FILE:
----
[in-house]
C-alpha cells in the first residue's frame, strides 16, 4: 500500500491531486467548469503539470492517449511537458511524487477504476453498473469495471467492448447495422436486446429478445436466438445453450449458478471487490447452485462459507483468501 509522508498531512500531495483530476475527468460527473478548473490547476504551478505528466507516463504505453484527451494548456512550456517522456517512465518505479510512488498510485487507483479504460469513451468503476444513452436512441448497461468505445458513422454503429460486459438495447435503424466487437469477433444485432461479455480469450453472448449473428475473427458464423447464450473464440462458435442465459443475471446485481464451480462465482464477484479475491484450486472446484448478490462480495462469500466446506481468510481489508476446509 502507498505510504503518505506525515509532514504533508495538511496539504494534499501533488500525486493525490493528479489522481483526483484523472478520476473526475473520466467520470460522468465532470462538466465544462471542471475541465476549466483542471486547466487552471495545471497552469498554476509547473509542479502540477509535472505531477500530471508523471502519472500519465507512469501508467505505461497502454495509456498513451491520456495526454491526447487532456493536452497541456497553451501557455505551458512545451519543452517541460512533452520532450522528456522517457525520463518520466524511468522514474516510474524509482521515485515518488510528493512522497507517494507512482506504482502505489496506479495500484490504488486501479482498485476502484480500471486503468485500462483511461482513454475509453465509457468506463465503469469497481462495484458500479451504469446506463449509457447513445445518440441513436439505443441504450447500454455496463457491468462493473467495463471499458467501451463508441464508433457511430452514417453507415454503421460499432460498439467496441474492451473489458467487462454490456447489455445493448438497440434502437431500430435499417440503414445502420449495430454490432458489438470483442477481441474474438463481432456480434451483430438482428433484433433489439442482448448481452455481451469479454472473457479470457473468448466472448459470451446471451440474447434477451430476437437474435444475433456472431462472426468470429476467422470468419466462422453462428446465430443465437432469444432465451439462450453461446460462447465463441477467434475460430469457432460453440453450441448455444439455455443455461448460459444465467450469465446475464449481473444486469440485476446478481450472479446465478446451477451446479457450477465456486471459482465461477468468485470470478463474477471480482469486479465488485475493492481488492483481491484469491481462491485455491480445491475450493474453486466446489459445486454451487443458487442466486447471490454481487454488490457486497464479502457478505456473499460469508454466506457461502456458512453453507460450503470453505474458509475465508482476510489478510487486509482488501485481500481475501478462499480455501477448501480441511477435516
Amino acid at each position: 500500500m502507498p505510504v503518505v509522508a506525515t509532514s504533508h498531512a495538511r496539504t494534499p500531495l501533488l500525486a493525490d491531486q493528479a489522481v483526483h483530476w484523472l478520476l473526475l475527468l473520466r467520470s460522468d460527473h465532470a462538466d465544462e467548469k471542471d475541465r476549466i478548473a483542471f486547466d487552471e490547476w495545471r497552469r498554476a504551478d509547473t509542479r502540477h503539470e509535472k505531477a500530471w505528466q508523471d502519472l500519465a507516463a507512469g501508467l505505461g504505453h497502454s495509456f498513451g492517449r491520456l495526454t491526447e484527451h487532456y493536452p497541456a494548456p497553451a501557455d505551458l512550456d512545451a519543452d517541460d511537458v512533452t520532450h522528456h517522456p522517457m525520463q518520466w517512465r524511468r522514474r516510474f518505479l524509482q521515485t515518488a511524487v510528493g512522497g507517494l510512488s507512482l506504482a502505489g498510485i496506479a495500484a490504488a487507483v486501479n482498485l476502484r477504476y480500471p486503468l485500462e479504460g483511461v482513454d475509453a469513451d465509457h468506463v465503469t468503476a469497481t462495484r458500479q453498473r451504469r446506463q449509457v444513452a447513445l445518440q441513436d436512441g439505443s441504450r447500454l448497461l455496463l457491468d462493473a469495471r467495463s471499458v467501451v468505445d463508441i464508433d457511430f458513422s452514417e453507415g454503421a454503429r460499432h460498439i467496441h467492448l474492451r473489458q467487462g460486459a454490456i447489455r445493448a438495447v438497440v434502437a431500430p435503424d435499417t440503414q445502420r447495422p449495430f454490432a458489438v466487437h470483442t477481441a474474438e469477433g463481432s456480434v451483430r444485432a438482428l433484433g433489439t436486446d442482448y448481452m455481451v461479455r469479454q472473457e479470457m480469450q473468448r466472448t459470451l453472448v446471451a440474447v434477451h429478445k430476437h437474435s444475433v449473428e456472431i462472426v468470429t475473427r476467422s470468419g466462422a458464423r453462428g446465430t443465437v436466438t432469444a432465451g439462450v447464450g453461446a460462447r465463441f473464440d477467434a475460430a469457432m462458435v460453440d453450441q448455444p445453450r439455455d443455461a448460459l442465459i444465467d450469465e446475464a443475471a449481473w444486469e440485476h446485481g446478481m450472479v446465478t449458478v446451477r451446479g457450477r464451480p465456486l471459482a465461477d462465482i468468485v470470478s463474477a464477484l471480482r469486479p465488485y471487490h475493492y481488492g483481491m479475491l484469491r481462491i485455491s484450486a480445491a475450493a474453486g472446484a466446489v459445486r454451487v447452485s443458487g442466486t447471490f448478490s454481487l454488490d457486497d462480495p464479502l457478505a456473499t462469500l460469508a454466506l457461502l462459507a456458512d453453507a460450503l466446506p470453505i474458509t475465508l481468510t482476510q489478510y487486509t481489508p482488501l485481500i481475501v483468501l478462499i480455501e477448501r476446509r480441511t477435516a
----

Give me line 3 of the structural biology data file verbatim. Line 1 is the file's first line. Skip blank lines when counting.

Amino acid at each position: 500500500m502507498p505510504v503518505v509522508a506525515t509532514s504533508h498531512a495538511r496539504t494534499p500531495l501533488l500525486a493525490d491531486q493528479a489522481v483526483h483530476w484523472l478520476l473526475l475527468l473520466r467520470s460522468d460527473h465532470a462538466d465544462e467548469k471542471d475541465r476549466i478548473a483542471f486547466d487552471e490547476w495545471r497552469r498554476a504551478d509547473t509542479r502540477h503539470e509535472k505531477a500530471w505528466q508523471d502519472l500519465a507516463a507512469g501508467l505505461g504505453h497502454s495509456f498513451g492517449r491520456l495526454t491526447e484527451h487532456y493536452p497541456a494548456p497553451a501557455d505551458l512550456d512545451a519543452d517541460d511537458v512533452t520532450h522528456h517522456p522517457m525520463q518520466w517512465r524511468r522514474r516510474f518505479l524509482q521515485t515518488a511524487v510528493g512522497g507517494l510512488s507512482l506504482a502505489g498510485i496506479a495500484a490504488a487507483v486501479n482498485l476502484r477504476y480500471p486503468l485500462e479504460g483511461v482513454d475509453a469513451d465509457h468506463v465503469t468503476a469497481t462495484r458500479q453498473r451504469r446506463q449509457v444513452a447513445l445518440q441513436d436512441g439505443s441504450r447500454l448497461l455496463l457491468d462493473a469495471r467495463s471499458v467501451v468505445d463508441i464508433d457511430f458513422s452514417e453507415g454503421a454503429r460499432h460498439i467496441h467492448l474492451r473489458q467487462g460486459a454490456i447489455r445493448a438495447v438497440v434502437a431500430p435503424d435499417t440503414q445502420r447495422p449495430f454490432a458489438v466487437h470483442t477481441a474474438e469477433g463481432s456480434v451483430r444485432a438482428l433484433g433489439t436486446d442482448y448481452m455481451v461479455r469479454q472473457e479470457m480469450q473468448r466472448t459470451l453472448v446471451a440474447v434477451h429478445k430476437h437474435s444475433v449473428e456472431i462472426v468470429t475473427r476467422s470468419g466462422a458464423r453462428g446465430t443465437v436466438t432469444a432465451g439462450v447464450g453461446a460462447r465463441f473464440d477467434a475460430a469457432m462458435v460453440d453450441q448455444p445453450r439455455d443455461a448460459l442465459i444465467d450469465e446475464a443475471a449481473w444486469e440485476h446485481g446478481m450472479v446465478t449458478v446451477r451446479g457450477r464451480p465456486l471459482a465461477d462465482i468468485v470470478s463474477a464477484l471480482r469486479p465488485y471487490h475493492y481488492g483481491m479475491l484469491r481462491i485455491s484450486a480445491a475450493a474453486g472446484a466446489v459445486r454451487v447452485s443458487g442466486t447471490f448478490s454481487l454488490d457486497d462480495p464479502l457478505a456473499t462469500l460469508a454466506l457461502l462459507a456458512d453453507a460450503l466446506p470453505i474458509t475465508l481468510t482476510q489478510y487486509t481489508p482488501l485481500i481475501v483468501l478462499i480455501e477448501r476446509r480441511t477435516a